Carbon capture is a necessity for oil and gas

The Middle East will play a decisive role in driving clean tech forward, and Carbon Clean believes the region will rapidly become one of its major markets globally, Aniruddha Sharma tells OGN

Carbon Clean expanded its presence in the Middle East last year when Adnoc selected its innovative modular CycloneCC technology for a project at Fertiglobe’s nitrogen fertiliser plant in Al Ruwais, Abu Dhabi.

The project will be the first deployment of a 10-tonne-per-day CycloneCC industrial unit anywhere in the world.

Oil and gas companies in this region have extensive technical expertise and carbon capture (CC) experience spanning decades.

Combined with Carbon Clean’s specialist knowledge and innovative technology, it is clear that such partnerships are mutually beneficial.

Collaboration is key to progressing carbon capture, utilisation and storage (CCUS) and vital to achieving net-zero targets.

"I truly believe that the Middle East will play a decisive role in driving clean tech forward in the next few years and believe it will rapidly become one of our major markets globally," Aniruddha Sharma, Chair and CEO of Carbon Clean, tells OGN energy magazine.

He says: "As a global business with a vision to deliver industrial decarbonisation on a gigatonne scale, Carbon Clean is very interested in sharing expertise and working with the most influential leaders.

"That’s why the oil and gas and industrial sectors in the Middle East, as well as companies in the region’s CCUS supply chain, have become such an important part of this conversation."


Some solid progress was made at last year’s COP28 conference in Dubai. Importantly, it was the first time CCUS was mentioned in the final agreement, and the text clearly underscores its vital role in decarbonising hard-to-abate sectors.

Sharma ... decarbonisation focus

Carbon capture is an absolute necessity, not just for oil and gas, but also for steel, cement and shipping, as these sectors have very limited options for near-term decarbonisation.

"Time and time again, we’ve heard from executives of hard-to-abate sectors that cost and space are the biggest challenges to widespread adoption. Unlike conventional approaches, CycloneCC is prefabricated, standardised and scalable, reducing the equipment size by up to 10 times," says Sharma.

Crucially, CycloneCC reduces both the overall cost and physical footprint of carbon capture by up to 50 per cent, and can be installed in a matter of days.

Sharma says their goal is to deploy CycloneCC units on an industrial scale, and the Middle East is front and centre of their ambition.


Keen to see the pledges of COP28 and other international conferences turned into real-world outcomes, Sharma says this will increasingly happen organically, as businesses act on decarbonisation plans and investors ask companies for updates on their decarbonisation strategies.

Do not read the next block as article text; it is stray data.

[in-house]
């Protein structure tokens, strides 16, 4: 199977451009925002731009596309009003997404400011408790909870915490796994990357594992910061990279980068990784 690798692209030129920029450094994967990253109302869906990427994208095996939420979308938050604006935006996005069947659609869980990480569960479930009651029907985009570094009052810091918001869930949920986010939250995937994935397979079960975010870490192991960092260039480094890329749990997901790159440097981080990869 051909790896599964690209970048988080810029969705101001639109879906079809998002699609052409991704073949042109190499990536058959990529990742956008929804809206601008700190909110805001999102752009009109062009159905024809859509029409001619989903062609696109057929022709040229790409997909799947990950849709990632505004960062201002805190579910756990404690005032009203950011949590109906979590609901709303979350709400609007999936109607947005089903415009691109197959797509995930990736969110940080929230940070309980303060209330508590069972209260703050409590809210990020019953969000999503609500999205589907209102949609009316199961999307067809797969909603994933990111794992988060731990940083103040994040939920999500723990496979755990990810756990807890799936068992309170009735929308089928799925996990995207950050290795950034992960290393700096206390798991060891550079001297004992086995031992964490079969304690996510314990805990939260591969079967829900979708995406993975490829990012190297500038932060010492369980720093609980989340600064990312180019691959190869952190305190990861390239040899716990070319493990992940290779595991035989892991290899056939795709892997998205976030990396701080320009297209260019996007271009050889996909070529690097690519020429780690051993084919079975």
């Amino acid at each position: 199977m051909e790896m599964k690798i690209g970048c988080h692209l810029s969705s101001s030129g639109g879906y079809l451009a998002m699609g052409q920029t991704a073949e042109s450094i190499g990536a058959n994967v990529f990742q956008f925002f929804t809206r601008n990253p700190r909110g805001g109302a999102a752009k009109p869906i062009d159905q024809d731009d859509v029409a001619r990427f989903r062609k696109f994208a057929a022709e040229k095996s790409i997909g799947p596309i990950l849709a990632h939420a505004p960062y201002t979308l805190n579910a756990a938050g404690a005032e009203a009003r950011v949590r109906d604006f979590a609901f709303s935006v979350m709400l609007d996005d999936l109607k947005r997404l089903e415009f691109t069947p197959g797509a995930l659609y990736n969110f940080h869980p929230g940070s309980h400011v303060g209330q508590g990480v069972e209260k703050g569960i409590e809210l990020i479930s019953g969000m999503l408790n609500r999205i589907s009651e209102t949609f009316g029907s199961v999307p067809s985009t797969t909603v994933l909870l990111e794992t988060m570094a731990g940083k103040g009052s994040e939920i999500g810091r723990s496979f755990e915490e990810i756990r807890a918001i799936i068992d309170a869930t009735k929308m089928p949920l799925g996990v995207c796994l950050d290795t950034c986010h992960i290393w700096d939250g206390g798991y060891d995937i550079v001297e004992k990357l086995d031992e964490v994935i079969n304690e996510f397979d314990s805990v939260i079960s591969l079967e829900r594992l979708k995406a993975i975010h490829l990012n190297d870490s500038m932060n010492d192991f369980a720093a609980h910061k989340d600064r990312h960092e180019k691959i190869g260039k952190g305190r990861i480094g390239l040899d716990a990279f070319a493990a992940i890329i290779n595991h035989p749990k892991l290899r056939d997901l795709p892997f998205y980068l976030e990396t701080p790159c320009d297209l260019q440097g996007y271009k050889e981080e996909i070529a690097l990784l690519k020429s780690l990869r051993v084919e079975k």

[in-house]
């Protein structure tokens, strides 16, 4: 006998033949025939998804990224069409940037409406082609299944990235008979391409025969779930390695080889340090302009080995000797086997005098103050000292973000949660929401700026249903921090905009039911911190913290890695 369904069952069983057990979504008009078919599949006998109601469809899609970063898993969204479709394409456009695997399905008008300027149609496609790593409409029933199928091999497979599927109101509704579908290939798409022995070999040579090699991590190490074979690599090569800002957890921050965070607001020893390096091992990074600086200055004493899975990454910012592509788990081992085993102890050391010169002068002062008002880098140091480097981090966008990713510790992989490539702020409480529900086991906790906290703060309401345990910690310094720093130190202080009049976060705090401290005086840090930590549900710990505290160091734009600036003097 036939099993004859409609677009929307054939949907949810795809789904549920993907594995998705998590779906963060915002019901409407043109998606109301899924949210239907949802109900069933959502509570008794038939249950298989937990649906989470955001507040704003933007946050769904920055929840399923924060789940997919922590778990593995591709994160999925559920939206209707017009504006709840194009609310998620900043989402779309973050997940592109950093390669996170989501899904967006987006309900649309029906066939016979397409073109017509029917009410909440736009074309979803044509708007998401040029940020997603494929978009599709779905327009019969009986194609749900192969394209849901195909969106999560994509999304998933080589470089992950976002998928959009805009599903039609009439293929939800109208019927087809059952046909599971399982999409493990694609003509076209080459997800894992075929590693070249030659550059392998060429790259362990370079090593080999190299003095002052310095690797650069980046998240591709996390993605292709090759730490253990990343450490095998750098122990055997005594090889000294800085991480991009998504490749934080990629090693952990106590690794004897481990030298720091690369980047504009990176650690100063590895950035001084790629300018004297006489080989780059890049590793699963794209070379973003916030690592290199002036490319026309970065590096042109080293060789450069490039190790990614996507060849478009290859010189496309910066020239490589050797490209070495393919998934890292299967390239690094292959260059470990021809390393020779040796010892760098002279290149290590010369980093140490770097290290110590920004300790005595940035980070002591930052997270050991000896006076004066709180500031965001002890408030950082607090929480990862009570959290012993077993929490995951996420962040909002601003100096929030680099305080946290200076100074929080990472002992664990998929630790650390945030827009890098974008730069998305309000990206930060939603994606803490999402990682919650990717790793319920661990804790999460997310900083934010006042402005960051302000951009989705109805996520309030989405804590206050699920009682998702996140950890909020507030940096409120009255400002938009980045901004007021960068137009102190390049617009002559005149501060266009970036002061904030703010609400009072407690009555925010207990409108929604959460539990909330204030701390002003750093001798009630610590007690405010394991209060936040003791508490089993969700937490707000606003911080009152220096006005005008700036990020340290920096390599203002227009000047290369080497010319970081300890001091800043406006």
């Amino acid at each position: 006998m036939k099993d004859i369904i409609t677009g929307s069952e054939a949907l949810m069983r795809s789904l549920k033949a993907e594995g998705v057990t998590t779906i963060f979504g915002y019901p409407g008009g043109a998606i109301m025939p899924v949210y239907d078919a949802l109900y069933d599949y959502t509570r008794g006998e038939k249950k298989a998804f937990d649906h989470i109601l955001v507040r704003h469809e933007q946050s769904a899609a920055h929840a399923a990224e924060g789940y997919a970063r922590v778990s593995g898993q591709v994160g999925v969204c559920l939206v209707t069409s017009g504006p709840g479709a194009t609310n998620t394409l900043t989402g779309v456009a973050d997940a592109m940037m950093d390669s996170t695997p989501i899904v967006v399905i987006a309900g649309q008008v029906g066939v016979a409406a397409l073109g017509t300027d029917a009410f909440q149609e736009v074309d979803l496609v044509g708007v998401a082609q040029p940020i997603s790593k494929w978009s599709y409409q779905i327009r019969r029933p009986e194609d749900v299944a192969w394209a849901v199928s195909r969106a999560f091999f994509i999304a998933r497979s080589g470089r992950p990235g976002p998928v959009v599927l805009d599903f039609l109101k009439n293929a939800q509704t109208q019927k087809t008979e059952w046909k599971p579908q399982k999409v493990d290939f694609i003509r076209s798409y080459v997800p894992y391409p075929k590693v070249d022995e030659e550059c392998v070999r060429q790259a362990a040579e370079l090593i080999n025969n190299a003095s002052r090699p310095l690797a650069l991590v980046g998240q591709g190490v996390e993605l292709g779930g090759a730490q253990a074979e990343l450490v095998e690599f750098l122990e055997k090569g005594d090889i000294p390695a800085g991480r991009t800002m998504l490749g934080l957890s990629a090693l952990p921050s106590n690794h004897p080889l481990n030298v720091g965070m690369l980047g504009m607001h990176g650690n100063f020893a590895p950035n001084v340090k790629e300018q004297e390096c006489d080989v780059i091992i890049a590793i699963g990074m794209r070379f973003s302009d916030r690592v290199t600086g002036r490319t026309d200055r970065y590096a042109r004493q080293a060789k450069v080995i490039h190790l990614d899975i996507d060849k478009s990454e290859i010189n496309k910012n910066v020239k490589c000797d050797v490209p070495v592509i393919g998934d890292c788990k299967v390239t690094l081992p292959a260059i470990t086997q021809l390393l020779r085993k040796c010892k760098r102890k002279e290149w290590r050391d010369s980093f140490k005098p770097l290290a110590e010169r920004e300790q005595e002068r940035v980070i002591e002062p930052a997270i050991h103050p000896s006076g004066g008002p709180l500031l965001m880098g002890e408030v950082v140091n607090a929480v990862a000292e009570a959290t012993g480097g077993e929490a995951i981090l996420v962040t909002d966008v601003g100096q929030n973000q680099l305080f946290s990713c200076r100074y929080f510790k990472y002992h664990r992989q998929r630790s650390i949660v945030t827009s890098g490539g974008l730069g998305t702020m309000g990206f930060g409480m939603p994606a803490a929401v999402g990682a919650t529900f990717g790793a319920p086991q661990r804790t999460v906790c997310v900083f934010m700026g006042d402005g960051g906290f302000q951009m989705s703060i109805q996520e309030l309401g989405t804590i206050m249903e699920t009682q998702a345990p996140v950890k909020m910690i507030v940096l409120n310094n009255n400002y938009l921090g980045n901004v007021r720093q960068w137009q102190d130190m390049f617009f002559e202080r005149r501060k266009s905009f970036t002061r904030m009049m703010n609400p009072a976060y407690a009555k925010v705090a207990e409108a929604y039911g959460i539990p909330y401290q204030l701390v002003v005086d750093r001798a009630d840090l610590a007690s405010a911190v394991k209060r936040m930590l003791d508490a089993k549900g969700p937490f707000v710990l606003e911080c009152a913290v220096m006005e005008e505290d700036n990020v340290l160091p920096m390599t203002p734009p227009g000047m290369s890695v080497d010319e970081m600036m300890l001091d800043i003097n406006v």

And this creates a platform for clean tech businesses like Carbon Clean.

"As we ourselves grow, there are a few key things we’ll look for as a business when making long-term investment decisions. Firstly, we will double down on countries where policy and regulation are aligned, supportive and stable, says Sharma.

He says business needs to have confidence that the regulatory environment is predictable and stable throughout the project lifecycle, from inception to delivery.

"We’ll continue to prioritise markets that foster a supportive environment to commercialise and deliver our technology," he adds.

Second, Carbon Clean is going to prioritise scaling commercial projects. Again, its focus here will be on investing in environments where there is strong public-private sector collaboration, in countries where it is confident that projects will be scaled at speed.

"When I co-founded Carbon Clean with my business partner Prateek Bumb in 2009, our shared vision was to mitigate the impact of climate change through industrial decarbonisation. Strong partnerships with hard-to-abate sectors in the Middle East, are essential to achieving this objective," says Sharma.

His goals for the business are quite clear:

• To be a partner of choice for companies in hard-to-abate sectors wanting to adopt carbon capture technology as part of their decarbonisation mix.

• To work with governments wanting to create high-skilled jobs, be a global leader in clean technology, and decarbonise their economy.

• To be the first port of call for investors wanting to capitalise on the market opportunity available to first movers in carbon capture.

• To be a magnet for skilled professionals who want to drive progress in mitigating the impact of climate change.


There was a palpable sense of purpose around decarbonisation at the International Petroleum Technology Conference (IPTC) exclusively hosted by Aramco in the Kingdom of Saudi Arabia in February.

Bringing together 20,000 delegates from across the global energy sector, IPTC is one of the most influential industry forums, held in one of the most important energy markets, so it was a key event for Carbon Clean to exhibit at and attend.

"At Carbon Clean, we’re excited for what’s to come. COP28 gave us all a call to action, and the conversations we’ve had at IPTC illustrate the region’s commitment to delivering industrial decarbonisation on a huge scale. We are ready to play a part in that journey," concludes Sharma.

By Abdulaziz Khattak